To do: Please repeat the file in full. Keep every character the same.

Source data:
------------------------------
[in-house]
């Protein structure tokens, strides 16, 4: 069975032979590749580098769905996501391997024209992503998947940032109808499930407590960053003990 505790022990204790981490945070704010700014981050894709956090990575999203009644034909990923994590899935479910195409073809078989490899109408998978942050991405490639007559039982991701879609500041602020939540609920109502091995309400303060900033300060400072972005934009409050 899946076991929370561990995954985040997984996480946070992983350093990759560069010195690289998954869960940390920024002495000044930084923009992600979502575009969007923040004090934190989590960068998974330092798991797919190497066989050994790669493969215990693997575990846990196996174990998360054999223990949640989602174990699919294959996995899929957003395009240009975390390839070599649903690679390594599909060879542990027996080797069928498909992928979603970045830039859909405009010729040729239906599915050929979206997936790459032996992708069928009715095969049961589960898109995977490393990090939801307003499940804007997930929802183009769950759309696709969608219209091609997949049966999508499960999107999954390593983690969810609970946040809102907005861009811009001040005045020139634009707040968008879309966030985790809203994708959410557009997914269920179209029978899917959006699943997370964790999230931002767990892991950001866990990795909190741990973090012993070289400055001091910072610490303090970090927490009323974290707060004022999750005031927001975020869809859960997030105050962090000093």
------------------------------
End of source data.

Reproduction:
[in-house]
């Protein structure tokens, strides 16, 4: 069975032979590749580098769905996501391997024209992503998947940032109808499930407590960053003990 505790022990204790981490945070704010700014981050894709956090990575999203009644034909990923994590899935479910195409073809078989490899109408998978942050991405490639007559039982991701879609500041602020939540609920109502091995309400303060900033300060400072972005934009409050 899946076991929370561990995954985040997984996480946070992983350093990759560069010195690289998954869960940390920024002495000044930084923009992600979502575009969007923040004090934190989590960068998974330092798991797919190497066989050994790669493969215990693997575990846990196996174990998360054999223990949640989602174990699919294959996995899929957003395009240009975390390839070599649903690679390594599909060879542990027996080797069928498909992928979603970045830039859909405009010729040729239906599915050929979206997936790459032996992708069928009715095969049961589960898109995977490393990090939801307003499940804007997930929802183009769950759309696709969608219209091609997949049966999508499960999107999954390593983690969810609970946040809102907005861009811009001040005045020139634009707040968008879309966030985790809203994708959410557009997914269920179209029978899917959006699943997370964790999230931002767990892991950001866990990795909190741990973090012993070289400055001091910072610490303090970090927490009323974290707060004022999750005031927001975020869809859960997030105050962090000093």